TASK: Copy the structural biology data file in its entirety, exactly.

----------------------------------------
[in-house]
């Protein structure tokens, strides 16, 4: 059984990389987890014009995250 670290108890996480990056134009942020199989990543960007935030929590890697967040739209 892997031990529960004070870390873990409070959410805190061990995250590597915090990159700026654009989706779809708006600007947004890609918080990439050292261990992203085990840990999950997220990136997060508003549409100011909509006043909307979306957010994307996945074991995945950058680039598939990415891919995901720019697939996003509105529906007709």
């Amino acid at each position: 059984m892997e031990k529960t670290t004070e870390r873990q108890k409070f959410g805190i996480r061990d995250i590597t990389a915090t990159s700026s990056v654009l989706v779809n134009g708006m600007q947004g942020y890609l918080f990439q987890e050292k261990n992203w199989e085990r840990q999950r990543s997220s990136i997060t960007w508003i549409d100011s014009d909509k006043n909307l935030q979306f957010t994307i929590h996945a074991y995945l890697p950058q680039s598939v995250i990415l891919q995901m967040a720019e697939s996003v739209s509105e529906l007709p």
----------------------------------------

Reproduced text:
[in-house]
């Protein structure tokens, strides 16, 4: 059984990389987890014009995250 670290108890996480990056134009942020199989990543960007935030929590890697967040739209 892997031990529960004070870390873990409070959410805190061990995250590597915090990159700026654009989706779809708006600007947004890609918080990439050292261990992203085990840990999950997220990136997060508003549409100011909509006043909307979306957010994307996945074991995945950058680039598939990415891919995901720019697939996003509105529906007709």
């Amino acid at each position: 059984m892997e031990k529960t670290t004070e870390r873990q108890k409070f959410g805190i996480r061990d995250i590597t990389a915090t990159s700026s990056v654009l989706v779809n134009g708006m600007q947004g942020y890609l918080f990439q987890e050292k261990n992203w199989e085990r840990q999950r990543s997220s990136i997060t960007w508003i549409d100011s014009d909509k006043n909307l935030q979306f957010t994307i929590h996945a074991y995945l890697p950058q680039s598939v995250i990415l891919q995901m967040a720019e697939s996003v739209s509105e529906l007709p």